A separate issue arises concerning the pleading rule that the defendant must raise the exclusive workers' compensation remedy as an affirmative defense or waive the protection of the statute. (Doney v. Tambouratgis (1979) 23 Cal.3d 91, 98–99, 151 Cal.Rptr. 347, 587 P.2d 1160; Popejoy v. Hannon (1951) 37 Cal.2d 159, 173–174, 231 P.2d 484; see also Gillespie v. Rawlings (1957) 49 Cal.2d 359, 361, fn. 1, 317 P.2d 601.) Two Supreme Court cases, Doney and Popejoy (and perhaps the footnote in Gillespie ), stand for the proposition that in a common law action for damages defendant must affirmatively plead the exclusive remedy of workers' compensation. In Popejoy, supra, plaintiff was an employee of Sugarman, and Sugarman conducted a trucking business on defendants' premises while employed as a foreman in defendants' lumber company. Plaintiff sued for damages for personal injuries sustained on defendants' premises. Defendants argued that if plaintiff recovered from them for Sugarman's negligence under the doctrine of respondeat superior, they could recoup from Sugarman. The result would be that Sugarman, as plaintiff's employer, would be required to pay damages instead of compensation, contrary to the policy of the Workers' Compensation Act. The court held that defendants had to specifically plead the affirmative defense. Since defendants failed to plead their relationship as employers of Sugarman, the defense was lost. (37 Cal.2d at p. 173, 231 P.2d 484.)
In Doney, supra, plaintiff sued her employer for intentional assault after her first night of renewed work as a dancer/cocktail waitress. Her complaint did not mention or suggest that plaintiff and defendant had an employment relationship or that the injuries arose out of or were in the course of employment. Only after jury trial and a plaintiff's verdict for general and punitive damages did the defendant raise the possible application of workers' compensation. The defendant did not affirmatively raise the issue in his pleadings and defendant could not, now before the Supreme Court, raise the defense. (23 Cal.3d at p. 98, 151 Cal.Rptr. 347, 587 P.2d 1160.) A number of prior conflicting cases have questioned whether an intentional or criminal assault of an employee is ever in the course and scope of employment. Some courts concluded that employers who intentionally assault an employee should not escape punitive damages by raising a defense of workers' compensation. (See 2 Witkin, Summary of Cal.Law (9th ed. 1987) Workers' Compensation, § 42, pp. 595–597.) Subdivision (b)(1) of Labor Code section 3602 was added in 1982 to henceforth specifically permit an employee to bring a civil action for damages against an employer, as if the Workers' Compensation Act did not apply, if the employee's injury was caused by a wilful physical assault by the employer. (Stats.1982, ch. 922, § 6, p. 3367.) Since 1982, subject matter jurisdiction is statutorily conferred on the civil courts in assault cases.
Popejoy and Doney present unique factual and legal situations. Here, defendant county purposely sought to waive workers' compensation and confer civil jurisdiction. Nevertheless, Popejoy and Doney still have vitality. An exception to the duty to affirmatively plead a workers' compensation defense exists if the complaint directly or indirectly alleges facts indicating an employment relationship. (Doney v. Tambouratgis, supra, 23 Cal.3d at pp. 97–98, 151 Cal.Rptr. 347, 587 P.2d 1160.) If the complaint or the record otherwise demonstrates an employment relationship, and if the jurisdiction of the Workers' Compensation Appeals Board is truly exclusive, then the trial court's jurisdiction is limited to a determination of the jurisdictional issue. (Scott v. Industrial Acc. Com., supra, 46 Cal.2d at p. 83, 293 P.2d 18.) Another exception should apply when post-pleading motions indicate that the conditions of compensation might exist. (Doney, supra, 23 Cal.3d at p. 98, fn. 9, 151 Cal.Rptr. 347, 587 P.2d 1160.) Indeed, it is rare that a lack of subject matter jurisdiction will be disclosed by plaintiff's complaint. Evidence disclosed from declarations, admissions, or deposition testimony in support or in reply to a motion for summary judgment may be stronger than bare pleadings in the complaint to notify the parties and the court of the possible exclusive remedy of workers' compensation.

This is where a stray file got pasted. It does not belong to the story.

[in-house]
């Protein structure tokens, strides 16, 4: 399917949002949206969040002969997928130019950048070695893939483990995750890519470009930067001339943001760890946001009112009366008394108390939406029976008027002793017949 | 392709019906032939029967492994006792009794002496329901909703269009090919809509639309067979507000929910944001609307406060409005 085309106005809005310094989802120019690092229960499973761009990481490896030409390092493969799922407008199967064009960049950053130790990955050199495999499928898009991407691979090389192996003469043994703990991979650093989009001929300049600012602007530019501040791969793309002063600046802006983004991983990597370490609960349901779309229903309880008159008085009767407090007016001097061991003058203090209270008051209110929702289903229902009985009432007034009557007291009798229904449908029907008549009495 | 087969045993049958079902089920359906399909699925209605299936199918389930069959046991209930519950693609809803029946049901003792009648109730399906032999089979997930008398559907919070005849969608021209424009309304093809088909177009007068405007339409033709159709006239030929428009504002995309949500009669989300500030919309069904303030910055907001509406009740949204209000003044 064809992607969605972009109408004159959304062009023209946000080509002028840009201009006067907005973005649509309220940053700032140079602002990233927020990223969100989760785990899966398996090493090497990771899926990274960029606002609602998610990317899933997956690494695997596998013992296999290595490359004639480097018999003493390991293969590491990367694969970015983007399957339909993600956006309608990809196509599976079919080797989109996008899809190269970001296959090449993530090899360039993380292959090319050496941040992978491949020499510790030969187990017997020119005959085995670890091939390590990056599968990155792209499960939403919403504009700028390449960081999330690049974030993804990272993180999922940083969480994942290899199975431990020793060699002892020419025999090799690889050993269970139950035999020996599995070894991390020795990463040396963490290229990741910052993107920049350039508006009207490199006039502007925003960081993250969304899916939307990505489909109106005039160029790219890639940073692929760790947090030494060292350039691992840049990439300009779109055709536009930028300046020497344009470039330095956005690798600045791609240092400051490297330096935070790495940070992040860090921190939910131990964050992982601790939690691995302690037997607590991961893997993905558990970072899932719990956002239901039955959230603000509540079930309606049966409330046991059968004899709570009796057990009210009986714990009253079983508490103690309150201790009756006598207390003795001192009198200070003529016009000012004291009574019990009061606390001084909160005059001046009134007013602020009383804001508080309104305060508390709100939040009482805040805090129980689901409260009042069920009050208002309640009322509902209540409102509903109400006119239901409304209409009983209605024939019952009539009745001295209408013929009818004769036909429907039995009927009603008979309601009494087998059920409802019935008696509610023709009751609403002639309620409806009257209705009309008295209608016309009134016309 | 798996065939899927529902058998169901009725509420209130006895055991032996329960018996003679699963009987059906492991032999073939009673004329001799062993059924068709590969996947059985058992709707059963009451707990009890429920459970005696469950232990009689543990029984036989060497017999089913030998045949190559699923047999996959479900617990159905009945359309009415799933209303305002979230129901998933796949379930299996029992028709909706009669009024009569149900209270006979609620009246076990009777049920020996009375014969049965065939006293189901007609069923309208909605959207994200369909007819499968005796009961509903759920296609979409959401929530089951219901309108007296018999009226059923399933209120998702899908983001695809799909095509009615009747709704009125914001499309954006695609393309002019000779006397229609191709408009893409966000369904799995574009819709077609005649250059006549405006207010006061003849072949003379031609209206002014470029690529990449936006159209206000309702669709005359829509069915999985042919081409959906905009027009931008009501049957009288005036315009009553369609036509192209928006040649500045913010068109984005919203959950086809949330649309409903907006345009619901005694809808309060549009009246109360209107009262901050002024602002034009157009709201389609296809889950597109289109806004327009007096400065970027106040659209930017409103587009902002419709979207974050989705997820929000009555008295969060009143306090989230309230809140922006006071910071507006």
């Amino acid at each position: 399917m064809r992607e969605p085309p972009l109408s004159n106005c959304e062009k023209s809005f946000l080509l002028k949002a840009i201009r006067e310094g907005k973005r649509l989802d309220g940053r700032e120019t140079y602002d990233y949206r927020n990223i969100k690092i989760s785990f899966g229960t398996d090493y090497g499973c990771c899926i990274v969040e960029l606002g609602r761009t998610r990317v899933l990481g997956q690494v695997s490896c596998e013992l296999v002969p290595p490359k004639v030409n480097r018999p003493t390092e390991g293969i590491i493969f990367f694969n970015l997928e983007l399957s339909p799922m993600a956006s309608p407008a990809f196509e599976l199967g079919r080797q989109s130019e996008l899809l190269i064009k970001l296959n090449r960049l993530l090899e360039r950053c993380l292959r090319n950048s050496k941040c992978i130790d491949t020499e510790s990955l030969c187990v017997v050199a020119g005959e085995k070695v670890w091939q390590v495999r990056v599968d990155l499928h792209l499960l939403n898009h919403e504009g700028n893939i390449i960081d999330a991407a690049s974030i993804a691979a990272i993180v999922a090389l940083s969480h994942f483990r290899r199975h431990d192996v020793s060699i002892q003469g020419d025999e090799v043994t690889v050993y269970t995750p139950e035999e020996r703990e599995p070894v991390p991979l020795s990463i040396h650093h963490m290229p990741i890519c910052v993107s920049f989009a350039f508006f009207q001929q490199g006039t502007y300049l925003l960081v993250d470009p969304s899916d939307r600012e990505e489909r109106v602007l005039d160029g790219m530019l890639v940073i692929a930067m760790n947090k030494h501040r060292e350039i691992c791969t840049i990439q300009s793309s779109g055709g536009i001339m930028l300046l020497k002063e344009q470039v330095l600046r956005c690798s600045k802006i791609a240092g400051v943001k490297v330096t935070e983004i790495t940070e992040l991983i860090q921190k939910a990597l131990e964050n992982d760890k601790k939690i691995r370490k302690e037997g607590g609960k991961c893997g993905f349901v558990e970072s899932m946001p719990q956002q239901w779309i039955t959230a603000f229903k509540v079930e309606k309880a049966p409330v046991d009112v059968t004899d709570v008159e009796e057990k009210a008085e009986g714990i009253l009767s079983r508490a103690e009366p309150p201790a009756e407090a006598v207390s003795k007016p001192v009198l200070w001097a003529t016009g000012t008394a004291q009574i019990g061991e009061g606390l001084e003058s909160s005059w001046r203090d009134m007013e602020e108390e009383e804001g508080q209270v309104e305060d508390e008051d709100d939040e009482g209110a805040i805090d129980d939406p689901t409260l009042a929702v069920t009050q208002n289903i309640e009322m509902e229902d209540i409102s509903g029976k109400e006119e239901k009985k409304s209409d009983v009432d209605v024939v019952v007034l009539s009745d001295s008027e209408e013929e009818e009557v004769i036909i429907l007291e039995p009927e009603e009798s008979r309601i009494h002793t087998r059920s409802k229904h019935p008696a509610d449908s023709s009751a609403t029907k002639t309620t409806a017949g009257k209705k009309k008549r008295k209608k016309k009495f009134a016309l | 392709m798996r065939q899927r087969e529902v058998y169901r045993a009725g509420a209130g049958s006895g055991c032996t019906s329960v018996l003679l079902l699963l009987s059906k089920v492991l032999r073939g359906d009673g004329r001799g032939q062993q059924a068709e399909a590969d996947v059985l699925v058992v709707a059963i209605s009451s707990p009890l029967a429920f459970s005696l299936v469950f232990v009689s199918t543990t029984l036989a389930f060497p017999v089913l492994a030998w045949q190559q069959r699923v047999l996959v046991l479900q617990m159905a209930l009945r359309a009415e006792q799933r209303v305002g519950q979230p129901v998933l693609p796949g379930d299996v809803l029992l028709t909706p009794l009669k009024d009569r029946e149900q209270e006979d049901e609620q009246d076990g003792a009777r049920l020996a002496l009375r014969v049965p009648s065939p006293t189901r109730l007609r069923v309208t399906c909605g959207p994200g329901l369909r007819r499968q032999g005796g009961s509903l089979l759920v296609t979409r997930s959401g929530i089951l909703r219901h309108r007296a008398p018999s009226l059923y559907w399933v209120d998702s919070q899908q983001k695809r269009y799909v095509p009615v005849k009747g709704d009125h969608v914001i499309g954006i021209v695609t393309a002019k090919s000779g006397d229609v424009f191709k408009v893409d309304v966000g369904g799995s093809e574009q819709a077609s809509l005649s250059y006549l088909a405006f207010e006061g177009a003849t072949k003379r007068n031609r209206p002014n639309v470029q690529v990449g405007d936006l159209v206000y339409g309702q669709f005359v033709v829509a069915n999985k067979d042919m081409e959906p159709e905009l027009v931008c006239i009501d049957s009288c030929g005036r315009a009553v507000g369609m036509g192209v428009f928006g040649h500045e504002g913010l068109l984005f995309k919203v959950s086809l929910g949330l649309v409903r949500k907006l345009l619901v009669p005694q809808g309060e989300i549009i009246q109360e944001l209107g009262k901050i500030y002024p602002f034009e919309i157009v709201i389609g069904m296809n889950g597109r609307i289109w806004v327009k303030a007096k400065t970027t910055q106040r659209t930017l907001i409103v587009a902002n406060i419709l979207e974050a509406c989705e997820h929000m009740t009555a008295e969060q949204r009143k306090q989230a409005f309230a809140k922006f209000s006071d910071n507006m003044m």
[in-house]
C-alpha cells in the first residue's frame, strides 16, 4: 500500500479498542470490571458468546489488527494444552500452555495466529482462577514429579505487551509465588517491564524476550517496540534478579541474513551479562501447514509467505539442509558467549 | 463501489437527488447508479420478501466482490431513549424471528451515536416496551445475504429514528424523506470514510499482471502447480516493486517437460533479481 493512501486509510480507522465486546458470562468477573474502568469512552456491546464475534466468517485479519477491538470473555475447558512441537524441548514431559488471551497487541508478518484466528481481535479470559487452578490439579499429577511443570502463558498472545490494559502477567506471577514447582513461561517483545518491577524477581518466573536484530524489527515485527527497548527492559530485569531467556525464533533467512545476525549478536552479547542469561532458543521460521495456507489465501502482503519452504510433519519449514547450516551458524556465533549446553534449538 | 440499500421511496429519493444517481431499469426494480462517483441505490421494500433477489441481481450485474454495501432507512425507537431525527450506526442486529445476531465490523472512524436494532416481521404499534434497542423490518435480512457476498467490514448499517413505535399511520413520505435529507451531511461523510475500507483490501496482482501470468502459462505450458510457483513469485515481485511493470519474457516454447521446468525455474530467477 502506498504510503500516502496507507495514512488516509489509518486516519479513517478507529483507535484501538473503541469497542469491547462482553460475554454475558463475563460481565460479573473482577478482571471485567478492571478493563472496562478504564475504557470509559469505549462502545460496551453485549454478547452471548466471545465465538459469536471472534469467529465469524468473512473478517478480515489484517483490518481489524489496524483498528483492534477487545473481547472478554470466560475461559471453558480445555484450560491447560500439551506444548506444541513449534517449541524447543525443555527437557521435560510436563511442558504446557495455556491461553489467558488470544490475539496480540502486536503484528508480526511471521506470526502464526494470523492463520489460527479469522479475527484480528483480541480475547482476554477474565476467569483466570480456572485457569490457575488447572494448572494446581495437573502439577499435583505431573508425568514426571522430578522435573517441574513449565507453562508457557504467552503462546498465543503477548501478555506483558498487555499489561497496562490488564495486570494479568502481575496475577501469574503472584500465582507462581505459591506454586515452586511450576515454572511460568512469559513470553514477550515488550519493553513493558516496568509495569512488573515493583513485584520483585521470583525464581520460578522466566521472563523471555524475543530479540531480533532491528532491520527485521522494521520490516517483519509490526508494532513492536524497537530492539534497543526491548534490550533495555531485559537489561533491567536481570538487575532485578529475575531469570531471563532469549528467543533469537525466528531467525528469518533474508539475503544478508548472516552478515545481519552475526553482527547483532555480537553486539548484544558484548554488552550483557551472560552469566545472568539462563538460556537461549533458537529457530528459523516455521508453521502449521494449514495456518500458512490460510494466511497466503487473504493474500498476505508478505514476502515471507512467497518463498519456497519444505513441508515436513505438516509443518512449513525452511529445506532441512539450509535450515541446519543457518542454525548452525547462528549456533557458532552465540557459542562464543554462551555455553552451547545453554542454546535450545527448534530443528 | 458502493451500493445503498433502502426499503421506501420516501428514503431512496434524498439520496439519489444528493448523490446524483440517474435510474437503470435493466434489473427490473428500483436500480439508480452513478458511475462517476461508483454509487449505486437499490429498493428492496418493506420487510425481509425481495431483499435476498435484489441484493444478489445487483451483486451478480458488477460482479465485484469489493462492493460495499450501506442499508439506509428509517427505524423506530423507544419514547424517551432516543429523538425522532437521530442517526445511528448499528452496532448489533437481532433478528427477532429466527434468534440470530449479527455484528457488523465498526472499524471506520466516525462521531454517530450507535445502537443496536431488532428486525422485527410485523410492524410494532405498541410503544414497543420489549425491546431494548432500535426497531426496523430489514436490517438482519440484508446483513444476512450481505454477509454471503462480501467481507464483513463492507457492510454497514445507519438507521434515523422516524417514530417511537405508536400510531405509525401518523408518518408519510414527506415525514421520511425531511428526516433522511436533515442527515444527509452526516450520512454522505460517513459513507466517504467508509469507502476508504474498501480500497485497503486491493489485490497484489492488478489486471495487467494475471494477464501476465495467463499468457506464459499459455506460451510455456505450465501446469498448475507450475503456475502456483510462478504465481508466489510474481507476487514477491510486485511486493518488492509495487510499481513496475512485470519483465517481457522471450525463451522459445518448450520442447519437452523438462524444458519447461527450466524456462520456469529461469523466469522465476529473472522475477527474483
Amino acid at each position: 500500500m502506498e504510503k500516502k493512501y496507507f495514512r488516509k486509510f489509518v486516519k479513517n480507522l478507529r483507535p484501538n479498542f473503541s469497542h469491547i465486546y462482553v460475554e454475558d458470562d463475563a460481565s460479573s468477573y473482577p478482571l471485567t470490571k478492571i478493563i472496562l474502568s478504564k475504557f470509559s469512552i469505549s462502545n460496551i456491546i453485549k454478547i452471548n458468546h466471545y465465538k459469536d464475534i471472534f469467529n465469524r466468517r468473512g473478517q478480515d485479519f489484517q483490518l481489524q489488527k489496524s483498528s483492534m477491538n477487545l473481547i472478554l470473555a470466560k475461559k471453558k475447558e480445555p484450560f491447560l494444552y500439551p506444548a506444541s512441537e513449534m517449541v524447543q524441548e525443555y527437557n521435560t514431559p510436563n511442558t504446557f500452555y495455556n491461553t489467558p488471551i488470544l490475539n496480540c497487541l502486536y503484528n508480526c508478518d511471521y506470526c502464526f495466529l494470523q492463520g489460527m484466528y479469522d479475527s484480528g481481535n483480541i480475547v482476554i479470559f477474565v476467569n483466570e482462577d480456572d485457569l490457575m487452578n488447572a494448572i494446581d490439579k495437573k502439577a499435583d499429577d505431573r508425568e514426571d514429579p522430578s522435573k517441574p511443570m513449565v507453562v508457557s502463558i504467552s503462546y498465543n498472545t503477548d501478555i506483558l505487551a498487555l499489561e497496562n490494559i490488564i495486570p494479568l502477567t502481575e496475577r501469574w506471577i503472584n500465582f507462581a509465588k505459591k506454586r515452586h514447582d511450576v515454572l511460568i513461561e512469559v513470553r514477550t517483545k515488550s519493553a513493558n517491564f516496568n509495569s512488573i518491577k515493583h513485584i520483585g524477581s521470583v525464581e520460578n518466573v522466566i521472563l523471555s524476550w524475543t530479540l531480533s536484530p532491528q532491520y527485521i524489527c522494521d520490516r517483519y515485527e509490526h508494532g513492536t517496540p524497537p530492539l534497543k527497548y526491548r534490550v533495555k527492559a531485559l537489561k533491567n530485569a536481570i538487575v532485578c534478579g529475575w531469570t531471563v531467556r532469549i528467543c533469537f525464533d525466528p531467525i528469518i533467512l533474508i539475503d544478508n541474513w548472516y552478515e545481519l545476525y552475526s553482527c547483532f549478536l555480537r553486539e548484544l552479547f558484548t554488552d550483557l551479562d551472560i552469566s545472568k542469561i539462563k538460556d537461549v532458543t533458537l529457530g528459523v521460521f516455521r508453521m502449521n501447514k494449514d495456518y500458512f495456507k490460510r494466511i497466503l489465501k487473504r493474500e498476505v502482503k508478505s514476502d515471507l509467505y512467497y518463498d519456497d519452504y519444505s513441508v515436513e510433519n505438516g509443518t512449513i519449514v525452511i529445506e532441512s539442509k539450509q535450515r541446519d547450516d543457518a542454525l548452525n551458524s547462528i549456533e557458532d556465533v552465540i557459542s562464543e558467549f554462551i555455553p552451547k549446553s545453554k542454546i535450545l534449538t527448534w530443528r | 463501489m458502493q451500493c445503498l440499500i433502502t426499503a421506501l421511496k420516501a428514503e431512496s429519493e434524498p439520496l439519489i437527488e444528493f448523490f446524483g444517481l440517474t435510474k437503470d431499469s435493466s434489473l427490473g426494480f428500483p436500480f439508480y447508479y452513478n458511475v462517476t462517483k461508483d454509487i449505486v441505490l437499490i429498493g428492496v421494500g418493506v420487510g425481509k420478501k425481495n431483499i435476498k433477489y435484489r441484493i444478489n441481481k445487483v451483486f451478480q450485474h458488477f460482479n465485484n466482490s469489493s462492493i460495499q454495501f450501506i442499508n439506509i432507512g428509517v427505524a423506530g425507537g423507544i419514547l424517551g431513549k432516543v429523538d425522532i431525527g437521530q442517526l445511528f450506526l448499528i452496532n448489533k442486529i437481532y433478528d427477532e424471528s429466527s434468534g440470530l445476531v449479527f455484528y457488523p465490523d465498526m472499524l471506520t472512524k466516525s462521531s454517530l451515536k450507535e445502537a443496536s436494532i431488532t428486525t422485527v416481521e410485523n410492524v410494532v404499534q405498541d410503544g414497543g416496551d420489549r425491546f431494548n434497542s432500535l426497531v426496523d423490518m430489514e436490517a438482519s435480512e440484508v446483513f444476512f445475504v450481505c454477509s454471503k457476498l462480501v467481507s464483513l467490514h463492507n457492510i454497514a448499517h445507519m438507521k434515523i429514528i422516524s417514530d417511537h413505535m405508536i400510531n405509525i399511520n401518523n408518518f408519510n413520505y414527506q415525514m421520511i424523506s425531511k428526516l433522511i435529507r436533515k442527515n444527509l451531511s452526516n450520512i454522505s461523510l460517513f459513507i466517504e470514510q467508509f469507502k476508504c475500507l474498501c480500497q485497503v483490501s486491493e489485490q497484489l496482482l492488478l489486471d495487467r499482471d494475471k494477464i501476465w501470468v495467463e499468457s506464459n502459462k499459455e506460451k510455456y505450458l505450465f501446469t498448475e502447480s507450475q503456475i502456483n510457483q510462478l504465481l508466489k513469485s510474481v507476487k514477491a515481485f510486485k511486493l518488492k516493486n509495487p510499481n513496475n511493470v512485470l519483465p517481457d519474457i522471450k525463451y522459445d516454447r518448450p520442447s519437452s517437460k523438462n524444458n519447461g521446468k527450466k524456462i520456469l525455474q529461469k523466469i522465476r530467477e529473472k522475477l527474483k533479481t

Although lack of subject matter jurisdiction can be attacked at any time, counsel for the parties have the duty to raise this fundamental objection at an early time. This saves the unnecessary expense of a trial and its preparation; it promotes judicial economy and determines at the beginning of the process whether a matter properly belongs in the civil court; it also reduces the cost of possible writ review or an appeal. Early determination is also respectful of the legislative policy dictated by the Labor Code and the Code of Civil Procedure.
The issue of plaintiff's employee status, vel non, must be determined in the trial court.
The judgment is reversed and remanded to the trial court with directions to conduct a hearing and make a determination of whether plaintiff was an employee of defendant county at the time of his injury. Each party is to bear its own costs on appeal.
LOW, Presiding Justice.
HANING and STEIN,* JJ., concur.KING, J., deeming himself disqualified, did not participate.